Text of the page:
How do we preserve information in the digital age?

Portion of a vellum leaf from a liturgical manuscript (Photo: Provenance Online Project)

Portion of a vellum leaf from a liturgical manuscript (Photo: Provenance Online Project)

Vint Cerf is in search of what he calls “digital vellum” — a method to read digital data for centuries. Cerf, Google’s Chief Internet Evangelist and early Internet pioneer, is concerned that, unlike vellum manuscripts of the Middle Ages, digital data will not be readable for long.Why? Because as technology evolves, technology also goes obsolete, and if the operating systems of the future forget old tech and cannot interpret a .ppt file or a .mp3, our digital history may be impossible to access.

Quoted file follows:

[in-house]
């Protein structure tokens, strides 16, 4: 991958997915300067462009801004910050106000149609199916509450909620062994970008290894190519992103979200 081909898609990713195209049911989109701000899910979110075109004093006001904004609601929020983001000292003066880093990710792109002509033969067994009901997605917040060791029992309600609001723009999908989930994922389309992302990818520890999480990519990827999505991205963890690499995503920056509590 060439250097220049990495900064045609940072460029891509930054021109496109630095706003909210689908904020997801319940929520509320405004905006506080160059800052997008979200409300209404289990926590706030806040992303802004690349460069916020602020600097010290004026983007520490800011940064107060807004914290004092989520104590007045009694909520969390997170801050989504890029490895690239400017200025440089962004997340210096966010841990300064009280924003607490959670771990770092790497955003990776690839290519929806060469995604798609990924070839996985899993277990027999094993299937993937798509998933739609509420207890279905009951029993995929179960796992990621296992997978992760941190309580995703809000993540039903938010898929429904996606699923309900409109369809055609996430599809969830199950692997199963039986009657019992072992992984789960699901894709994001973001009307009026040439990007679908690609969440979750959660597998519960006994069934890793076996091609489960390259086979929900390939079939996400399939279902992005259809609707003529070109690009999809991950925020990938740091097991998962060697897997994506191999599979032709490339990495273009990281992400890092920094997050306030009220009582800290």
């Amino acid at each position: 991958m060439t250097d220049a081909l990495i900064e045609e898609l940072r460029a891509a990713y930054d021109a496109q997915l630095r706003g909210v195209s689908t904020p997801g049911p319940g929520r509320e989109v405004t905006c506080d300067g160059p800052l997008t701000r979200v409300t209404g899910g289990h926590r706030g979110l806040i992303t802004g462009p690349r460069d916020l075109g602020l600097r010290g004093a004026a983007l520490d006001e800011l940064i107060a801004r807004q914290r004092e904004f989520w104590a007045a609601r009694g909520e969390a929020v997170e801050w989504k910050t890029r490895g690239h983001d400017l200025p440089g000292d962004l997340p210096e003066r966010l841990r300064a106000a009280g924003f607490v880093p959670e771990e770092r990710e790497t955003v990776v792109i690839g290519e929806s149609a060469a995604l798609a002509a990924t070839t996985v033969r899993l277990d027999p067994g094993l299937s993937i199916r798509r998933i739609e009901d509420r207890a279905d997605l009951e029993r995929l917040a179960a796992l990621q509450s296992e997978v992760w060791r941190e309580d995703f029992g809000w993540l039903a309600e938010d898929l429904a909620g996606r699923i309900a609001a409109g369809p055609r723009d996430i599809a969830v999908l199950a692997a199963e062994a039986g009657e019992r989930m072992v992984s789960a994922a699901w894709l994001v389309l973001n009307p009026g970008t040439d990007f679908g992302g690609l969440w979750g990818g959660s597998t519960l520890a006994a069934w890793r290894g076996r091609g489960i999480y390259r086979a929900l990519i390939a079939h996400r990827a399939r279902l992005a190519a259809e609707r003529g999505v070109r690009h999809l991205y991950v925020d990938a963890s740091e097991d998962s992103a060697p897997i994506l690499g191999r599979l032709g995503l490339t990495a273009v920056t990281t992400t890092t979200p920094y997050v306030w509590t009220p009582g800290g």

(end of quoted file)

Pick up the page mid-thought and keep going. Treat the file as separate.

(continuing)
“You produce bits every day,” Cerf says in a talk at TEDxRoma. “You produce them using electronic mail; you produce them with Skype communications; you produce them with tweets; you produce them with videos on YouTube … We can hang on to bits,” he says, “but we don’t necessarily have the ability to hold on to what they mean, unless we can find a way to preserve the software and execute it so that it can interpret the bits for us.”

Cerf’s proposed solution? “Bags of bits” — data (whether it be a PowerPoint presentation, a video file, an email, a game, etc.) paired with all the things needed to interpret it (software, operating system, description of the physical machine on which the software and operating system originally ran). This idea is far from perfect, Cerf admits, but he is determined to push for something lasting, and urges us all to join in his quest.

To learn more, watch Cerf’s entire talk below:

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